A Group Black spokesperson declined to comment on a potential BET offer, calling it “rumor and speculation.” The spokesperson said Group Black “was formed to dramatically transform media ownership and investment.”
Combs, whose assets include music-focused cable and digital network Revolt Media, is also considering bidding for BET, according to news reports. A combination could give the 10-year-old Revolt a broader reach in black homes.
Byron Allen, the former comedian who owns television, production and film properties including The Weather Channel, confirmed that he too has his eyes on BET.
“There is a process and we are involved,” Allen said on Bloomberg Television on Tuesday. He emphasized what he has said in the past: that he believes that BET should be controlled by black owners.
“I’m rooting for Tyler, I’m rooting for P. Diddy and whoever else might be in the process, 50 Cent, Shaquille O’Neal,” Allen said. “I am supporting black ownership when it comes to BET and VH1. That’s just a win-win whoever gets it.”
Allen said potential offers are forthcoming. “Everyone is moving quickly. I think they will have a new owner very soon,” he said.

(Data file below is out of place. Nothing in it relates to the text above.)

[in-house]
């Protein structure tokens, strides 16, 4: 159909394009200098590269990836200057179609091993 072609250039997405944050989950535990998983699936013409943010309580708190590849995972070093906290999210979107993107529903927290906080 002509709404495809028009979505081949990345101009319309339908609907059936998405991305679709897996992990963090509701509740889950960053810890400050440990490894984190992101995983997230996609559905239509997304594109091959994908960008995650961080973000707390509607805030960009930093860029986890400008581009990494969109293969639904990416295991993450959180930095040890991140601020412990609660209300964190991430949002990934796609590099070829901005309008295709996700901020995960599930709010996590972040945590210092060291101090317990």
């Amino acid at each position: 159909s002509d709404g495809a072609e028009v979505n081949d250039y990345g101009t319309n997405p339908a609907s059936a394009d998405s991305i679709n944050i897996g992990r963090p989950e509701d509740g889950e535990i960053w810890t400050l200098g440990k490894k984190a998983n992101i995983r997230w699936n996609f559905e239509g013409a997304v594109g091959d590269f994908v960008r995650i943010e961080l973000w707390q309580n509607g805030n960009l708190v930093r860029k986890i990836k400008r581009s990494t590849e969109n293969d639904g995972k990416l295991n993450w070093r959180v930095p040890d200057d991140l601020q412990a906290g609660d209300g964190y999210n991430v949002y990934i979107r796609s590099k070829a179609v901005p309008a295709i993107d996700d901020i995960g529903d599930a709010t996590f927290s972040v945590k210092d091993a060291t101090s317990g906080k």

BET’s financial results have been hit by cable’s decline. As of May 2020, BET had 74.7 million subscribers. By early May of this year, that number had dwindled to 69.7 million, according to Nielsen Cable Universe.
At the same time, BET had net operating income of $463 million and cash flow of $192 million in 2020, according to S&P Global Market Intelligence. By 2022, operating income is down to $432 million and cash flow is down to $188 million.
Scott Robson, a senior research analyst at S&P, said BET’s subscribers peaked in 2012 at 91.6 million. He estimates that the network has since lost more than 28 million subscribers, a churn rate comparable to other Paramount Global cable channels such as MTV and VH1.
Despite the challenges, BET stands as a beacon for those looking to own it, a formidable brand with the ability to reach a significant demographic across all digital platforms.
“The reality is that BET is still a gold brand. This is an opportunity for a new owner to reconnect with Black consumers with content and experiences that say, ‘Hey, you can come home.’ We are black owned,’” said Roland Martin, owner of the Black Star Network broadcast channel and regularly discusses the issue of black owned media on his without filter program.
Perry believes that his contributions to BET put him in an ideal position to carry it into the future. He said that he has written hundreds of episodes for the channel and delivered them “in a number that is so profitable that it gives a great return. All of that is more and more reason for it to be mine.”
Perry produces four of the top five scripted shows on cable for black consumers ages 18 to 49, according to Nielsen data, including Is standing and assisted living.
Perry said that under the terms of his current contract with Paramount, he will be free later this year to explore deals with other media outlets. In a recent interview, BET CEO Scott Mills called Perry “an absolute oddity” on film and television.
“There’s nobody in the business like him,” Mills said.